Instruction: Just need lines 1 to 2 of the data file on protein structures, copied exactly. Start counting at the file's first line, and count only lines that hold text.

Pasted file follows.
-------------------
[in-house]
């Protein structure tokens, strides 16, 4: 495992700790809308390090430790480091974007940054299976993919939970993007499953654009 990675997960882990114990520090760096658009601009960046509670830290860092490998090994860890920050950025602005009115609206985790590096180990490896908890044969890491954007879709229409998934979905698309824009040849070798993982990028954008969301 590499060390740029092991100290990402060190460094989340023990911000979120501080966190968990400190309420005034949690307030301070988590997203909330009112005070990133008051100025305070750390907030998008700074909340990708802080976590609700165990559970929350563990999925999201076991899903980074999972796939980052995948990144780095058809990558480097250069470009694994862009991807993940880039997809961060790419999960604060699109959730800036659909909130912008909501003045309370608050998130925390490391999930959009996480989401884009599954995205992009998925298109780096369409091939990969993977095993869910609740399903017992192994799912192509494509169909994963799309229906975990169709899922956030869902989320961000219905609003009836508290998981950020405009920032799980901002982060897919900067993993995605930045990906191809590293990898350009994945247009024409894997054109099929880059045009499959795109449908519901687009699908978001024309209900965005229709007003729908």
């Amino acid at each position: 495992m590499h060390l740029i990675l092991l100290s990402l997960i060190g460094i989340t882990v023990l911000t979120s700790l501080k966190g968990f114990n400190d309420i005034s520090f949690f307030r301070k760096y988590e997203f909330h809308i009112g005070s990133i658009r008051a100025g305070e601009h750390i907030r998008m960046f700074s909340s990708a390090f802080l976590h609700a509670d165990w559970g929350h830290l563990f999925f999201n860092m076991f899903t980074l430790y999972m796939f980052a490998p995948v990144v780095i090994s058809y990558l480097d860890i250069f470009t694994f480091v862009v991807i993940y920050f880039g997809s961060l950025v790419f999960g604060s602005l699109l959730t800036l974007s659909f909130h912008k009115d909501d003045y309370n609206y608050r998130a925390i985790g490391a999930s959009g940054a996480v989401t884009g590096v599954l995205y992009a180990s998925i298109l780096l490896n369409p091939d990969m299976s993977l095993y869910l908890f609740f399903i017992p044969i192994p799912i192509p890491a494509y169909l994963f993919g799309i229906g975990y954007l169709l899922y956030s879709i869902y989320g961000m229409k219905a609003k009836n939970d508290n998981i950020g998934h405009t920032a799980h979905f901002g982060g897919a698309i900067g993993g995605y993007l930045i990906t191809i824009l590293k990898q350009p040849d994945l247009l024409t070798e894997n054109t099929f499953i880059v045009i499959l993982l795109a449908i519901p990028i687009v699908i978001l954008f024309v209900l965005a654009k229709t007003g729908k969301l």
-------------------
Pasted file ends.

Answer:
[in-house]
């Protein structure tokens, strides 16, 4: 495992700790809308390090430790480091974007940054299976993919939970993007499953654009 990675997960882990114990520090760096658009601009960046509670830290860092490998090994860890920050950025602005009115609206985790590096180990490896908890044969890491954007879709229409998934979905698309824009040849070798993982990028954008969301 590499060390740029092991100290990402060190460094989340023990911000979120501080966190968990400190309420005034949690307030301070988590997203909330009112005070990133008051100025305070750390907030998008700074909340990708802080976590609700165990559970929350563990999925999201076991899903980074999972796939980052995948990144780095058809990558480097250069470009694994862009991807993940880039997809961060790419999960604060699109959730800036659909909130912008909501003045309370608050998130925390490391999930959009996480989401884009599954995205992009998925298109780096369409091939990969993977095993869910609740399903017992192994799912192509494509169909994963799309229906975990169709899922956030869902989320961000219905609003009836508290998981950020405009920032799980901002982060897919900067993993995605930045990906191809590293990898350009994945247009024409894997054109099929880059045009499959795109449908519901687009699908978001024309209900965005229709007003729908």